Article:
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George Marr

I 100% understand you here. I currently work from home and still live with my family so the distractions in my work environment get pretty high sometimes even with a big LED sign that says WORKING DND. I commonly tend to block out all distractions with music or a TV series, I find that both of these tend to help me focus even though some how I can watch Netflix and work at the same time.

When it comes to something major in my house I wrote a program to hook up a button in my house to a raspberry pi that tells me I'm needed so my family abuses that a little bit.

If you use something on the lines of slack for communicating with the teams sometimes it can be a bit random, all my notifications are filtered through tags for when I'm needed otherwise I won't read that chat. In addition the place of work I'm at is actively using Teamspeak to communicate with each other. Although for some this may seem like a distraction I like being around my colleagues and talking with them. They sometimes even help me fix bugs.

If you tend to fidget a lot highly recommend something near by on your desk that is designed to help stop fidgeting (i use a fidget cube). Something I've commonly found is taking a little break from your work area if possible, a breathe of fresh air outside for 10 minutes has helped me improve productivity a lot as well as doing this when something annoying happens (ie maven not compiling!!).

Not really sure if this one has been scientifically proven (might of been) but having a tidy work space can help bump up productivity, its helped me before when I had about 10000 things cluttered around my office that would constantly distract me now all that's on there is my phone and keyboard, mice, mic etc.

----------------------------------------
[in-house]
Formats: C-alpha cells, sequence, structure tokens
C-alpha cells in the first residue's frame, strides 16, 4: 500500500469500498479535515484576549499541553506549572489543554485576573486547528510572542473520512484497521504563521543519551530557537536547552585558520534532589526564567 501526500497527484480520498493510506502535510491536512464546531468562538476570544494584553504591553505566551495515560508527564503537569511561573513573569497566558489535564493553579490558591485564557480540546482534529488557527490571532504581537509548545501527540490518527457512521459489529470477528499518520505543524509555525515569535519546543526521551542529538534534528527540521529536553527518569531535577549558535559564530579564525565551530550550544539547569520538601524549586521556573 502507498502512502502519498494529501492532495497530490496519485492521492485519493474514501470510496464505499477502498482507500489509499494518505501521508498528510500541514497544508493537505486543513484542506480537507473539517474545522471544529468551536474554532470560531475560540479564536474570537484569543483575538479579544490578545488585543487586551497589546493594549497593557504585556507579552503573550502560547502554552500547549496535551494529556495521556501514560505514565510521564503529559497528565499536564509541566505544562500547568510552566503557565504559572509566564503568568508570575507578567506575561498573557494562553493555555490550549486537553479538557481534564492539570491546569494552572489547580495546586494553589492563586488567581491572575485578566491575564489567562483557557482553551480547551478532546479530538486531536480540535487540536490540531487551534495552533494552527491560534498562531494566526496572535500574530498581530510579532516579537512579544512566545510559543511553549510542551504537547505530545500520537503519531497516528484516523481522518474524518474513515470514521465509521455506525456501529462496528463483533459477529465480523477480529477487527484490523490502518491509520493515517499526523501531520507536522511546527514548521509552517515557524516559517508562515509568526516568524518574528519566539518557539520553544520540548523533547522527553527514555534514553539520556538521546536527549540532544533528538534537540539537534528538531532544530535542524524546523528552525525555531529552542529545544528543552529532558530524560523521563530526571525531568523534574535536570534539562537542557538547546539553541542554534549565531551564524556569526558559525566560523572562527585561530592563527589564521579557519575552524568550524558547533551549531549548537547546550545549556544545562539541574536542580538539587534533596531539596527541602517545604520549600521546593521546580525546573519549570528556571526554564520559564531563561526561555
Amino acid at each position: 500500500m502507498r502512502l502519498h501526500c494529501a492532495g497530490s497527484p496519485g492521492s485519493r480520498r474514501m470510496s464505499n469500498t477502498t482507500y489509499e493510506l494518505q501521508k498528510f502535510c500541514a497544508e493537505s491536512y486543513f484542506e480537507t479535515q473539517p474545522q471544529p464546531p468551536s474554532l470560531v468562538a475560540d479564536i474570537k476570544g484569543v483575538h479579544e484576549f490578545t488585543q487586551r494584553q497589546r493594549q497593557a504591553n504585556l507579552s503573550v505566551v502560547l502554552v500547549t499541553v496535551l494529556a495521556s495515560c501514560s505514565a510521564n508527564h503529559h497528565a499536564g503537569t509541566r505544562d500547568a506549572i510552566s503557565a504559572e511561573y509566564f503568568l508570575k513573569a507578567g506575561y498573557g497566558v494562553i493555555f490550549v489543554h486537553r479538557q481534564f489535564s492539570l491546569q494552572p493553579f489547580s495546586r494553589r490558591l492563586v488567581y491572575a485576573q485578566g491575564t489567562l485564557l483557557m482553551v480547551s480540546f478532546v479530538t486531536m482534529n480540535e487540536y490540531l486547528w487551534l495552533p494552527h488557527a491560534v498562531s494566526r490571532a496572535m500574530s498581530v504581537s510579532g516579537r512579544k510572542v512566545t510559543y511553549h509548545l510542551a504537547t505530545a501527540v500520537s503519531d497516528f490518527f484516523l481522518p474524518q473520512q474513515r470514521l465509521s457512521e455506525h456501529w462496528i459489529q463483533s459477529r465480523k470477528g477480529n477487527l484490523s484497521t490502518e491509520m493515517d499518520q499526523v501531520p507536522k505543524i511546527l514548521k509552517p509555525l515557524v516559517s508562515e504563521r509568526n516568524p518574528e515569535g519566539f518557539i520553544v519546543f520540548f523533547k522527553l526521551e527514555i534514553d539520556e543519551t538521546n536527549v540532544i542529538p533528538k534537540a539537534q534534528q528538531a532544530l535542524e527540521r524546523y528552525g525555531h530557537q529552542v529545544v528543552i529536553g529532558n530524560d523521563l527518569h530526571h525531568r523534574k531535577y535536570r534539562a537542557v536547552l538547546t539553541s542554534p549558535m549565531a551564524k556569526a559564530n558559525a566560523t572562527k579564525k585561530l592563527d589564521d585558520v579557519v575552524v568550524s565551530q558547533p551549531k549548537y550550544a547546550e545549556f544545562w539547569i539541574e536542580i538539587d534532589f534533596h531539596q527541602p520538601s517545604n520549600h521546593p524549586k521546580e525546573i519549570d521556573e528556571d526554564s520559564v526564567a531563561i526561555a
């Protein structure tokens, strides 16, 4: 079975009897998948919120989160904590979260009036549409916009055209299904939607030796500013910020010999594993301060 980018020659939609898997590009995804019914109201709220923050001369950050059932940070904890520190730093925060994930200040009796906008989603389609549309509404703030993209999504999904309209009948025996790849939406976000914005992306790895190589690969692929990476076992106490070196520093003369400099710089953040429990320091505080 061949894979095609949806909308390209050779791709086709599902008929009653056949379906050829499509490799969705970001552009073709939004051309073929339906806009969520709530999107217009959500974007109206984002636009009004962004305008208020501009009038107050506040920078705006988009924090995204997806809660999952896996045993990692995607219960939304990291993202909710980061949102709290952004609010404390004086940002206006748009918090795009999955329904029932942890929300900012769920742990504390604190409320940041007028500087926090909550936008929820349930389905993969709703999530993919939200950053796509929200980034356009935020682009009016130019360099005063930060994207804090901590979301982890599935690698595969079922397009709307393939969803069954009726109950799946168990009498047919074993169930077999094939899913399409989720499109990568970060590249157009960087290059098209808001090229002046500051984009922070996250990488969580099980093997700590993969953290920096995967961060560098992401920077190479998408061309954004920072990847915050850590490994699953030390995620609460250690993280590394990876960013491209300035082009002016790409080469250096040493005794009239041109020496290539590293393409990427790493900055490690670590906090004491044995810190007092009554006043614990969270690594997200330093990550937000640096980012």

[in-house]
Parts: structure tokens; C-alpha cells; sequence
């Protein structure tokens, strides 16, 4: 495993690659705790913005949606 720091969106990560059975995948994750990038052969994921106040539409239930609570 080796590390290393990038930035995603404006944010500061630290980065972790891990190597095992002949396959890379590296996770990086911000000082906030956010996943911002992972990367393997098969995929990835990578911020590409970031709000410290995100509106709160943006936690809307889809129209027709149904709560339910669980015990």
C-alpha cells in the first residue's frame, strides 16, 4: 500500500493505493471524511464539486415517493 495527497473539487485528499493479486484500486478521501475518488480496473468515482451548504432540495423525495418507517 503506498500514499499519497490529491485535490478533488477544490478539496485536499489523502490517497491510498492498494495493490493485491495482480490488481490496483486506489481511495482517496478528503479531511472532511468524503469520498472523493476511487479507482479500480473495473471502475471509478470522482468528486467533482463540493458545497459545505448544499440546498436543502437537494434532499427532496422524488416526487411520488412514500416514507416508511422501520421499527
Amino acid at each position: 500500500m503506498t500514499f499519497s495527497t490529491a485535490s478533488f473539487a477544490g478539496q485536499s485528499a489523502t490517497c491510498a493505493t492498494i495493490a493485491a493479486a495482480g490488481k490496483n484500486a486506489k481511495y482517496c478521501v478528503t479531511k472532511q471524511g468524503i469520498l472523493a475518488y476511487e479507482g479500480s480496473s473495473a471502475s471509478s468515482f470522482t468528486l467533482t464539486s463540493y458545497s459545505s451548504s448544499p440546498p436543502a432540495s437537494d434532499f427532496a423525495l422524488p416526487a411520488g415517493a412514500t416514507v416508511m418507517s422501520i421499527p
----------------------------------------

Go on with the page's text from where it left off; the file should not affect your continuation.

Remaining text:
Best of luck with your ongoing career!

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Jan Van Braeckel

At my previous job (which I just quit), it was basically impossible to focus when I was at the office.
We used both Slack and Skype for Business, so whenever I set do not disturb on Slack, people would start annoying me on Skype, even if I had do not disturb there too.

It was also not easy because we were a distributed team. Whenever I put my headphones on and started listening to music, my colleagues in-office would understand and (try to) leave me alone. However, even then I got a wave every 5-10 minutes to say "Hey I need you a sec".
For the remote colleagues it was even worse because they would spam me on Slack, Skype, e-mail and if that failed they would contact a colleague in the office I was at to tell me to check my DMs.

Basically the only way to focus on my work was to work from home and turn off my e-mail and chat clients.